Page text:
02 / 1998
Excerpts, given below, from an open letter to the Government of South Africa highlight some critical issues of concern in the new White Paper on South Africa Marine Fisheries.
The White Paper sets out to right the wrongs and injustices of the past, and is a serious attempt to establish a basis for the sustainable and equitable development of South Africa’s fisheries resources. Its particular emphasis on intergenerational equity and long-term sustainability; the allocation of access rights in a fair and equitable manner; and the redistribution of income and employment opportunities in favour of the poor are important
However, some of the reform proposals raise serious issues of concern. In our view, the highly idealistic goals that the White Paper sets out to achieve are contradicted by several of the actual reform mechanisms detailed in the text. In particular:
We are concerned that the new fisheries policy makes no mention of restoring the fishing access or livelihood rights of the artisanal fishworkers, of which they were forcibly deprived in the 1970s. Criminalized under the apartheid regime and branded as poachers, categorized today as `subsistence fishermen’, the artisanal fishworkers’ livelihood rights are still severely curtailed.
The reference to artisanal fishermen as `subsistence fishermen’ recognizes only their subsistence rights. The conditions set out in the White Paper, under which artisanal fishermen have to operate, deny them their rights to fully engage in their traditional way of life, to benefit from equal access to resources, and prejudices their rights to equal employment and income opportunities. These are serious shortcomings, and unless addressed, the stated ideals of the new fisheries policy to broaden participation in the fishery and to allow greater access to
resources by those who have been denied access previously, will remain utopian.
It is also of concern that the White Paper states that "non-reliable information is available with regard to employment in the subsistence sector". We feel that this is tantamount to denying the existence of this important sector and the rights of its members to participate in the fishery.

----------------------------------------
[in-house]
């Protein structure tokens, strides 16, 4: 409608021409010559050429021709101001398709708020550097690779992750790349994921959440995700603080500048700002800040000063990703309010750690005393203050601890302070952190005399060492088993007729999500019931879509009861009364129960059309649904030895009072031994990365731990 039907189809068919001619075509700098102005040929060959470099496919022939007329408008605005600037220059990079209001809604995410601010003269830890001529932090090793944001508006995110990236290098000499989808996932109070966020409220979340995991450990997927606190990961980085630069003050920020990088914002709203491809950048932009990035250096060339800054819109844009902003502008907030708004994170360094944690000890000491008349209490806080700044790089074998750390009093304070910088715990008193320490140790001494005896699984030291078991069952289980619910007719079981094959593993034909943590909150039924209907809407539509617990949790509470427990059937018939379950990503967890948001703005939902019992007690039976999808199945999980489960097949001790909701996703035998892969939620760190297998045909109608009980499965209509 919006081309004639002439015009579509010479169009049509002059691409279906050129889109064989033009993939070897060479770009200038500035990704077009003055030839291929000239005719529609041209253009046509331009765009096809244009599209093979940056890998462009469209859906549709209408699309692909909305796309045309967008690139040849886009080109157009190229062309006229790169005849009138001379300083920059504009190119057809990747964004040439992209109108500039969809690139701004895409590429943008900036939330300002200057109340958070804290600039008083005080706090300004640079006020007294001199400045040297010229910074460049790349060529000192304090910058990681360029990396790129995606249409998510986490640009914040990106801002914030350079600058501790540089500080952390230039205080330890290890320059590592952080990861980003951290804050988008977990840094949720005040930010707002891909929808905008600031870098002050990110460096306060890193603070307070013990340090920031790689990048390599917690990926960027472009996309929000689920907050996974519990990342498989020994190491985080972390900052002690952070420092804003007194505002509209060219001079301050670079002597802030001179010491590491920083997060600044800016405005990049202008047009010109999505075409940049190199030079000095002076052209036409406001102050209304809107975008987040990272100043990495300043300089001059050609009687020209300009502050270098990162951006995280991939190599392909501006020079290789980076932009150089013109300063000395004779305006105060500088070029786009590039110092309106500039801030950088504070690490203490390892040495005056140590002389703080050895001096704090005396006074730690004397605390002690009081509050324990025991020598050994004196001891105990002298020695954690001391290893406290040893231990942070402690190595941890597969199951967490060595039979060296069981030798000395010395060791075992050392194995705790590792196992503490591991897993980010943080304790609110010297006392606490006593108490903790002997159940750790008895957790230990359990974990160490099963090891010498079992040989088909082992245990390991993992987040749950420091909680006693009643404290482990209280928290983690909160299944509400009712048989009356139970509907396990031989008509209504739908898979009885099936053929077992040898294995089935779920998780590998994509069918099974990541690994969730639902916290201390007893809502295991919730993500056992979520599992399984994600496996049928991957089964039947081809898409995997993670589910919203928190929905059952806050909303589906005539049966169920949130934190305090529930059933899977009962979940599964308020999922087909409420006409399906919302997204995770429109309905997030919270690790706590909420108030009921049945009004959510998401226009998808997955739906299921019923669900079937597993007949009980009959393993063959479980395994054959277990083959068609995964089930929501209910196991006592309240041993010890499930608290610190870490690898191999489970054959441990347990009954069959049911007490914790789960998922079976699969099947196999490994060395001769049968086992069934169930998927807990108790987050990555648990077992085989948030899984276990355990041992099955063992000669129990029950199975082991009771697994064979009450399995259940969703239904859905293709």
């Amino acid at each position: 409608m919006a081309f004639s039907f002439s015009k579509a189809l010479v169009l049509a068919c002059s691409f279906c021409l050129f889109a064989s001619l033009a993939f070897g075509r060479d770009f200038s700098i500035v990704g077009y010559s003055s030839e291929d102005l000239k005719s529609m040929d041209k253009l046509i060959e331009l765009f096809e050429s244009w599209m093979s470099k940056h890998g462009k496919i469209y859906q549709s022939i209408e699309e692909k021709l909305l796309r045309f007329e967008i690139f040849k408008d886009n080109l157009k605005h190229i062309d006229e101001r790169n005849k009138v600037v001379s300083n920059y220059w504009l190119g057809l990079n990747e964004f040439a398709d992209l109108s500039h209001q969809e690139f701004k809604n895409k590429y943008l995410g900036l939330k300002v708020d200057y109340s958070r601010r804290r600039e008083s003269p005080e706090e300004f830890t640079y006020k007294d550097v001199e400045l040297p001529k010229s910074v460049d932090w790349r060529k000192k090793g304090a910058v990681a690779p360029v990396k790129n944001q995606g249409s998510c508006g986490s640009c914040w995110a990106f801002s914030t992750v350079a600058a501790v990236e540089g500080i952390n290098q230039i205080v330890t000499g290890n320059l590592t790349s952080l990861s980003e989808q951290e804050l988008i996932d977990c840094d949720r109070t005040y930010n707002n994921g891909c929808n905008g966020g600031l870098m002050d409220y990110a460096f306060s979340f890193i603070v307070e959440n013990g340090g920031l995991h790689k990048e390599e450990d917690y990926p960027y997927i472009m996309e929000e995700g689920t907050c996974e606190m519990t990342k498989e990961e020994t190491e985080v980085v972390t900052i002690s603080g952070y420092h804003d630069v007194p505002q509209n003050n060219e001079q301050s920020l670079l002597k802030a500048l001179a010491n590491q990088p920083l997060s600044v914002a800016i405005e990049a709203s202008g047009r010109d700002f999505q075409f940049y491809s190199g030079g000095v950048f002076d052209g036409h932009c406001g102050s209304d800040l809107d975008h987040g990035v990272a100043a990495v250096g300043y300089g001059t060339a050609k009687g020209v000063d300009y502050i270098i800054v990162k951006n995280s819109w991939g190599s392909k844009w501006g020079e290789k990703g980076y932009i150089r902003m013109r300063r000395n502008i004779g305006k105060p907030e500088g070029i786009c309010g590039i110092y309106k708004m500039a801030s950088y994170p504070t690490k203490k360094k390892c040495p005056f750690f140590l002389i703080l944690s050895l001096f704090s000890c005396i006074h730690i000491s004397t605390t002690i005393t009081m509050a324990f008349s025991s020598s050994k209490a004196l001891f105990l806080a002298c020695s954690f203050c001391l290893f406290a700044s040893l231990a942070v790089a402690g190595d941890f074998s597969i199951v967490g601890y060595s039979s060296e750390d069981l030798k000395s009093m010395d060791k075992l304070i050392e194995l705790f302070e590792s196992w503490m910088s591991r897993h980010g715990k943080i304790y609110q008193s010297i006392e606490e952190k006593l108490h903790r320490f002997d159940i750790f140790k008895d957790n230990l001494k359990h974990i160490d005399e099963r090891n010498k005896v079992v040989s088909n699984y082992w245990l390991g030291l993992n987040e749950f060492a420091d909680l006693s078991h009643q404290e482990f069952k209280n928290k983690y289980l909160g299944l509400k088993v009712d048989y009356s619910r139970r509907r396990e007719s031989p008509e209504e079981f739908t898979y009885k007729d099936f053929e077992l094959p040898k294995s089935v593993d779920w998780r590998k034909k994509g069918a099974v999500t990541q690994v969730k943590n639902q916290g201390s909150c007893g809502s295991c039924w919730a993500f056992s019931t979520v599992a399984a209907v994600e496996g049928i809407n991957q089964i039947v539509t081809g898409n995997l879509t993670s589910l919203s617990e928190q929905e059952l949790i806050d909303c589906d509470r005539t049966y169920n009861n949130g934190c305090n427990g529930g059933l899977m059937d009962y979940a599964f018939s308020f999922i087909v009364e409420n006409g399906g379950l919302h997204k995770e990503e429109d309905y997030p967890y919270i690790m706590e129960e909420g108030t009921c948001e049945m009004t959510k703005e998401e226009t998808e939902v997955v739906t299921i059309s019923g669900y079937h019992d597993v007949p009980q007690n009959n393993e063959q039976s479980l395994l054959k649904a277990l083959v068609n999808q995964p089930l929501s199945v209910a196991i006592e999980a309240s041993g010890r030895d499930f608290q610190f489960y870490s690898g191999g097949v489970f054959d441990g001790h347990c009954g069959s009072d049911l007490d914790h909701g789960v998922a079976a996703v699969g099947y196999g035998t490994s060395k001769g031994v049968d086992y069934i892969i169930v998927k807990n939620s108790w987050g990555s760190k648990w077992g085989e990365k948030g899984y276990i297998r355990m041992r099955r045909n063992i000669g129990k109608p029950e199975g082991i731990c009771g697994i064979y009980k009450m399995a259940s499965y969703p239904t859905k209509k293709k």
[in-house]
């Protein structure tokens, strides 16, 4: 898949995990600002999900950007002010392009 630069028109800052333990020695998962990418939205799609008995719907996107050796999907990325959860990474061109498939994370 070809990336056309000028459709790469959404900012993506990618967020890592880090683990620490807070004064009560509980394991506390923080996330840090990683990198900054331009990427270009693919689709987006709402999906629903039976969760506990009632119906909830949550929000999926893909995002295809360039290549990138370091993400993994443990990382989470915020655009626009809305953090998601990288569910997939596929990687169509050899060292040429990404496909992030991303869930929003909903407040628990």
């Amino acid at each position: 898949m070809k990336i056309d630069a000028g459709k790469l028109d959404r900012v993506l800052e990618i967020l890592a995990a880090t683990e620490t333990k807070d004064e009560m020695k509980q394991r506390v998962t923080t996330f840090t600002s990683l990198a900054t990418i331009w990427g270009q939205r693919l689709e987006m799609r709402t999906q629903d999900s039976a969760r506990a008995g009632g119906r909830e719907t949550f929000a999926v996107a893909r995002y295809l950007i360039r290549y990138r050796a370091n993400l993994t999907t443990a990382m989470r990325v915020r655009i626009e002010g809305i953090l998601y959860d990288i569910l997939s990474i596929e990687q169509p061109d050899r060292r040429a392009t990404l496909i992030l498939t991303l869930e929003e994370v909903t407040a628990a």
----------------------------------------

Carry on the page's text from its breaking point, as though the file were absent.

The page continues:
The emphasis of the White Paper on `real rights’, which can be purchased through a transparent and competitive process against payment of an appropriate fee, is also a cause for concern. Such quota allocation systems have disenfranchised artisanal fishermen in many other parts of the world, where Individual Transferable Quota (ITQ)systems have concentrated access rights and ownership of quotas in the hands of a few large companies. There are other, more equitable ways of allocating quotas and establishing access rights, for example, through
Territorial User Rights and Community Allocated Quotas.
We would like to suggest that, while it is both desirable and fair that stakeholders who share in the wealth of the seas should contribute in some way to the management and regulation of marine resources, there are ways of recouping management and administration costs other than through the payment of fees.
For example, the White Paper highlights the participation of local communities in resource management (Section 3.8). Co-management provides a mechanism through which administration and management costs can be shared with stakeholder groups. Allocating resource access through a fee-paying mechanism immediately introduces a bias in favour of the haves.
In our view, the White Paper makes the fundamental mistake of confusing fishermen with fishing capacity. By placing greater emphasis on the small-scale sector, and by the judicious selection of technology, we feel that it will be possible to restructure the fishery in ways that provide greater employment opportunities.
In this regard, we also feel that there is insufficient importance given to selectivity and diversity of fishing gears, and that a combination of seasonality, selectivity, capital and labour can be used to reduce fishing effort while increasing income and employment opportunities for disadvantaged sectors. These aspects, together with the establishment of an exclusive fishing zone within the 110-fathom depth contour for the artisanal sector, should be given greater emphasis.
The post-apartheid regime in South Africa is in the process of finalizing its fishery management policies. It is seeking to correct the wrongs of the past by promoting equitable access to marine resources, particularly of non-white groups who had been denied access to these resources under the apartheid regime. These objectives are certainly laudable.
However, it is important that the government pay equal attention to the interests of the non-white economically marginalised sections, termed `subsistence fishers’, who have depended on fisheries for their livelihood for decades. Their right to a livelihood from fishing must be recognised through the adoption of appropriate fishery management policies.
Privatizing fishery resources, through systems such as the ITQ, will work against the social and economic interests of these marginalised groups.
Artículos y dossiers
O'RIORDAN, Brian, Don't repeat others' mistakes in. Samudra Report, 1998/01, 19